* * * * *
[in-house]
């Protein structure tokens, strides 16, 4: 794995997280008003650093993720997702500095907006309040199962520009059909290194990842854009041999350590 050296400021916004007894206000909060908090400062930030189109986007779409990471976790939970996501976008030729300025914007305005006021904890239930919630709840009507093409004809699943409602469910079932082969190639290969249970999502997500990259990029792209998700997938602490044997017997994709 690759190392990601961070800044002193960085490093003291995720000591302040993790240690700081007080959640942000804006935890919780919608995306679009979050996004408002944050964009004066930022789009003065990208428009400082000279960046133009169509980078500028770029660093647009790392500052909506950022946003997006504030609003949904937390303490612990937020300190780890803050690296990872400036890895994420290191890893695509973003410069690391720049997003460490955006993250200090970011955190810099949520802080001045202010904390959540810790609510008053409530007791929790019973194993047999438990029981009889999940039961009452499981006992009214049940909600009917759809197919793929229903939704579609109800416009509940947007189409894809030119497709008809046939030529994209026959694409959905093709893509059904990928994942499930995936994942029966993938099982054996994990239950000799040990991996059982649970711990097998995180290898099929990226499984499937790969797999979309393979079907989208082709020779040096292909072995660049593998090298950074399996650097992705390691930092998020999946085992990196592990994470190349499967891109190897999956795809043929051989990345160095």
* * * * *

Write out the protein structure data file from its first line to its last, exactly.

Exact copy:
[in-house]
């Protein structure tokens, strides 16, 4: 794995997280008003650093993720997702500095907006309040199962520009059909290194990842854009041999350590 050296400021916004007894206000909060908090400062930030189109986007779409990471976790939970996501976008030729300025914007305005006021904890239930919630709840009507093409004809699943409602469910079932082969190639290969249970999502997500990259990029792209998700997938602490044997017997994709 690759190392990601961070800044002193960085490093003291995720000591302040993790240690700081007080959640942000804006935890919780919608995306679009979050996004408002944050964009004066930022789009003065990208428009400082000279960046133009169509980078500028770029660093647009790392500052909506950022946003997006504030609003949904937390303490612990937020300190780890803050690296990872400036890895994420290191890893695509973003410069690391720049997003460490955006993250200090970011955190810099949520802080001045202010904390959540810790609510008053409530007791929790019973194993047999438990029981009889999940039961009452499981006992009214049940909600009917759809197919793929229903939704579609109800416009509940947007189409894809030119497709008809046939030529994209026959694409959905093709893509059904990928994942499930995936994942029966993938099982054996994990239950000799040990991996059982649970711990097998995180290898099929990226499984499937790969797999979309393979079907989208082709020779040096292909072995660049593998090298950074399996650097992705390691930092998020999946085992990196592990994470190349499967891109190897999956795809043929051989990345160095």